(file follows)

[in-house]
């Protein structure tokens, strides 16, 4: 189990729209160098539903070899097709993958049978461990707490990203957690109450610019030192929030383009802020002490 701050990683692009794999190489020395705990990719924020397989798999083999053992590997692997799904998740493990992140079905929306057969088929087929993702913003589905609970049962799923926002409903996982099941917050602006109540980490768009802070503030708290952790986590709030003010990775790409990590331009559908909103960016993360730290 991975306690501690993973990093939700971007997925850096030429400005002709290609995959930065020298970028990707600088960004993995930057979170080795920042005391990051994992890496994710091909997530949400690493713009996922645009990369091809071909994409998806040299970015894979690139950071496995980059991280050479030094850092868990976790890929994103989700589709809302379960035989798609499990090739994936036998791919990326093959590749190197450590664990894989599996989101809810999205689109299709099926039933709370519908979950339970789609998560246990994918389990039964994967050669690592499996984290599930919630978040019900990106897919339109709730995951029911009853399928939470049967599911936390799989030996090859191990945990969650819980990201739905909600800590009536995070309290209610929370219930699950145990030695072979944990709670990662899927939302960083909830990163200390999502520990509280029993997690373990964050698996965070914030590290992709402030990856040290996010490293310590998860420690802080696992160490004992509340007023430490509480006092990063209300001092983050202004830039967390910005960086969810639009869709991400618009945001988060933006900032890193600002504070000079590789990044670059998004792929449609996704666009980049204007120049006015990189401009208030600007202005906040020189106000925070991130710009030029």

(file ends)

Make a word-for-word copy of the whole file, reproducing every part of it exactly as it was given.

[in-house]
């Protein structure tokens, strides 16, 4: 189990729209160098539903070899097709993958049978461990707490990203957690109450610019030192929030383009802020002490 701050990683692009794999190489020395705990990719924020397989798999083999053992590997692997799904998740493990992140079905929306057969088929087929993702913003589905609970049962799923926002409903996982099941917050602006109540980490768009802070503030708290952790986590709030003010990775790409990590331009559908909103960016993360730290 991975306690501690993973990093939700971007997925850096030429400005002709290609995959930065020298970028990707600088960004993995930057979170080795920042005391990051994992890496994710091909997530949400690493713009996922645009990369091809071909994409998806040299970015894979690139950071496995980059991280050479030094850092868990976790890929994103989700589709809302379960035989798609499990090739994936036998791919990326093959590749190197450590664990894989599996989101809810999205689109299709099926039933709370519908979950339970789609998560246990994918389990039964994967050669690592499996984290599930919630978040019900990106897919339109709730995951029911009853399928939470049967599911936390799989030996090859191990945990969650819980990201739905909600800590009536995070309290209610929370219930699950145990030695072979944990709670990662899927939302960083909830990163200390999502520990509280029993997690373990964050698996965070914030590290992709402030990856040290996010490293310590998860420690802080696992160490004992509340007023430490509480006092990063209300001092983050202004830039967390910005960086969810639009869709991400618009945001988060933006900032890193600002504070000079590789990044670059998004792929449609996704666009980049204007120049006015990189401009208030600007202005906040020189106000925070991130710009030029």